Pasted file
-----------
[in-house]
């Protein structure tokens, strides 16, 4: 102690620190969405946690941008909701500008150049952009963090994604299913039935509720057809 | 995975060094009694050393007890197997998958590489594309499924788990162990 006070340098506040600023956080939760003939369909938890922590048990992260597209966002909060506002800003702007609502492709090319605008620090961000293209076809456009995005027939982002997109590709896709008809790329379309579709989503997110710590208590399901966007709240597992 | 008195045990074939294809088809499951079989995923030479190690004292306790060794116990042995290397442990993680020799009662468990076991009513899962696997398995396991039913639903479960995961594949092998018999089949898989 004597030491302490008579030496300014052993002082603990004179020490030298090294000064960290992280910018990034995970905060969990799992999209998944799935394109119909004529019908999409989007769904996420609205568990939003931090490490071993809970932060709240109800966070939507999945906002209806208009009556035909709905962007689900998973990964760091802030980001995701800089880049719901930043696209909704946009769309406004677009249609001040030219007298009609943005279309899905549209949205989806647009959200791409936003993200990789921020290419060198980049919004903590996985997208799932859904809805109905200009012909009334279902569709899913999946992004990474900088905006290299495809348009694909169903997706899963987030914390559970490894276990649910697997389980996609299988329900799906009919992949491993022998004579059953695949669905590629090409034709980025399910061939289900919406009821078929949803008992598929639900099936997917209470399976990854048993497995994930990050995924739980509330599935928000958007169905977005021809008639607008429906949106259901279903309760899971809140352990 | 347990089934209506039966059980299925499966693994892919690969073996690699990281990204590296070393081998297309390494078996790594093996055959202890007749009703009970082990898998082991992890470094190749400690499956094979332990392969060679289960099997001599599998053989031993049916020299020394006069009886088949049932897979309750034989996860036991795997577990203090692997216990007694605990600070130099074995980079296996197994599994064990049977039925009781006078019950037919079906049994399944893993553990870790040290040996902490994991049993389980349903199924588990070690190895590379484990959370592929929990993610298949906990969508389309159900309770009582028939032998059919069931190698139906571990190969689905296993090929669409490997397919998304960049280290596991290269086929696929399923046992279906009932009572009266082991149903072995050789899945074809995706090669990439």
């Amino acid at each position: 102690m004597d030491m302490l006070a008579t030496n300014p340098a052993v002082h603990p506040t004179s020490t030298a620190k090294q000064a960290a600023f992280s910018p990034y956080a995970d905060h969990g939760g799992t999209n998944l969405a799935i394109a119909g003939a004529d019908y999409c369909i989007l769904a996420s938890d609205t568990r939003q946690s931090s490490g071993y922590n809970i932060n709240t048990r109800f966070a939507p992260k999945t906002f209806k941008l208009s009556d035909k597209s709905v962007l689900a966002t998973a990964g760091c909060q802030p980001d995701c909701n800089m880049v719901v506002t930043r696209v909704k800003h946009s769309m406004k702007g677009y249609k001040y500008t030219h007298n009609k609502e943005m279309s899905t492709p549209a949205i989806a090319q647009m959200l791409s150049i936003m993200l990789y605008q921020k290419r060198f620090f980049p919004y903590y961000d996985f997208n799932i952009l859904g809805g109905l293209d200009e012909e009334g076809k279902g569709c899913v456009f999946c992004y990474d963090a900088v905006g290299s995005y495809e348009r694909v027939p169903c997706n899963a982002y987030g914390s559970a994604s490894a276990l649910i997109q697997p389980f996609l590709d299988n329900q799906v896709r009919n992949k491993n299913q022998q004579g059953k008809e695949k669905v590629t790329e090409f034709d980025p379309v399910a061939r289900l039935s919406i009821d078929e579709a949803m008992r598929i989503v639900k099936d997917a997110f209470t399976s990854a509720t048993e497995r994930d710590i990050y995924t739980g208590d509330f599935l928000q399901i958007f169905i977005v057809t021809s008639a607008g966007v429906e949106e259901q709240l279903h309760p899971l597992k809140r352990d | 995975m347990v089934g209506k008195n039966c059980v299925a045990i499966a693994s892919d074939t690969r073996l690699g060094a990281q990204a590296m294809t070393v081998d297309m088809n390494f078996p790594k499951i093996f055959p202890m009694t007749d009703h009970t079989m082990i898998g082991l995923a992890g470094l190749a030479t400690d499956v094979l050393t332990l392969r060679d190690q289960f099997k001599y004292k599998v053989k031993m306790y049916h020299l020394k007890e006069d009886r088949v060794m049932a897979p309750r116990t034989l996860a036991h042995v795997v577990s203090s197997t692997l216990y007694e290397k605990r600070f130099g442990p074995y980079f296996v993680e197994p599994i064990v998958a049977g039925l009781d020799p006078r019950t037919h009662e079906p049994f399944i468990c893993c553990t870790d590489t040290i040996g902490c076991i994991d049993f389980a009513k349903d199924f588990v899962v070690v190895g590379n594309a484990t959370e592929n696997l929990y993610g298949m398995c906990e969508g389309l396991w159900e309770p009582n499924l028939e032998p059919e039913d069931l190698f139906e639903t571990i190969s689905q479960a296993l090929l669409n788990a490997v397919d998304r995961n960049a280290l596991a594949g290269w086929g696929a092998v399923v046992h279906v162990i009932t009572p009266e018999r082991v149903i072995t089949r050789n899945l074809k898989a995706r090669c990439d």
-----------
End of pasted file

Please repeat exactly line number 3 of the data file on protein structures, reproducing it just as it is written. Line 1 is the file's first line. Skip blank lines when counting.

């Amino acid at each position: 102690m004597d030491m302490l006070a008579t030496n300014p340098a052993v002082h603990p506040t004179s020490t030298a620190k090294q000064a960290a600023f992280s910018p990034y956080a995970d905060h969990g939760g799992t999209n998944l969405a799935i394109a119909g003939a004529d019908y999409c369909i989007l769904a996420s938890d609205t568990r939003q946690s931090s490490g071993y922590n809970i932060n709240t048990r109800f966070a939507p992260k999945t906002f209806k941008l208009s009556d035909k597209s709905v962007l689900a966002t998973a990964g760091c909060q802030p980001d995701c909701n800089m880049v719901v506002t930043r696209v909704k800003h946009s769309m406004k702007g677009y249609k001040y500008t030219h007298n009609k609502e943005m279309s899905t492709p549209a949205i989806a090319q647009m959200l791409s150049i936003m993200l990789y605008q921020k290419r060198f620090f980049p919004y903590y961000d996985f997208n799932i952009l859904g809805g109905l293209d200009e012909e009334g076809k279902g569709c899913v456009f999946c992004y990474d963090a900088v905006g290299s995005y495809e348009r694909v027939p169903c997706n899963a982002y987030g914390s559970a994604s490894a276990l649910i997109q697997p389980f996609l590709d299988n329900q799906v896709r009919n992949k491993n299913q022998q004579g059953k008809e695949k669905v590629t790329e090409f034709d980025p379309v399910a061939r289900l039935s919406i009821d078929e579709a949803m008992r598929i989503v639900k099936d997917a997110f209470t399976s990854a509720t048993e497995r994930d710590i990050y995924t739980g208590d509330f599935l928000q399901i958007f169905i977005v057809t021809s008639a607008g966007v429906e949106e259901q709240l279903h309760p899971l597992k809140r352990d | 995975m347990v089934g209506k008195n039966c059980v299925a045990i499966a693994s892919d074939t690969r073996l690699g060094a990281q990204a590296m294809t070393v081998d297309m088809n390494f078996p790594k499951i093996f055959p202890m009694t007749d009703h009970t079989m082990i898998g082991l995923a992890g470094l190749a030479t400690d499956v094979l050393t332990l392969r060679d190690q289960f099997k001599y004292k599998v053989k031993m306790y049916h020299l020394k007890e006069d009886r088949v060794m049932a897979p309750r116990t034989l996860a036991h042995v795997v577990s203090s197997t692997l216990y007694e290397k605990r600070f130099g442990p074995y980079f296996v993680e197994p599994i064990v998958a049977g039925l009781d020799p006078r019950t037919h009662e079906p049994f399944i468990c893993c553990t870790d590489t040290i040996g902490c076991i994991d049993f389980a009513k349903d199924f588990v899962v070690v190895g590379n594309a484990t959370e592929n696997l929990y993610g298949m398995c906990e969508g389309l396991w159900e309770p009582n499924l028939e032998p059919e039913d069931l190698f139906e639903t571990i190969s689905q479960a296993l090929l669409n788990a490997v397919d998304r995961n960049a280290l596991a594949g290269w086929g696929a092998v399923v046992h279906v162990i009932t009572p009266e018999r082991v149903i072995t089949r050789n899945l074809k898989a995706r090669c990439d």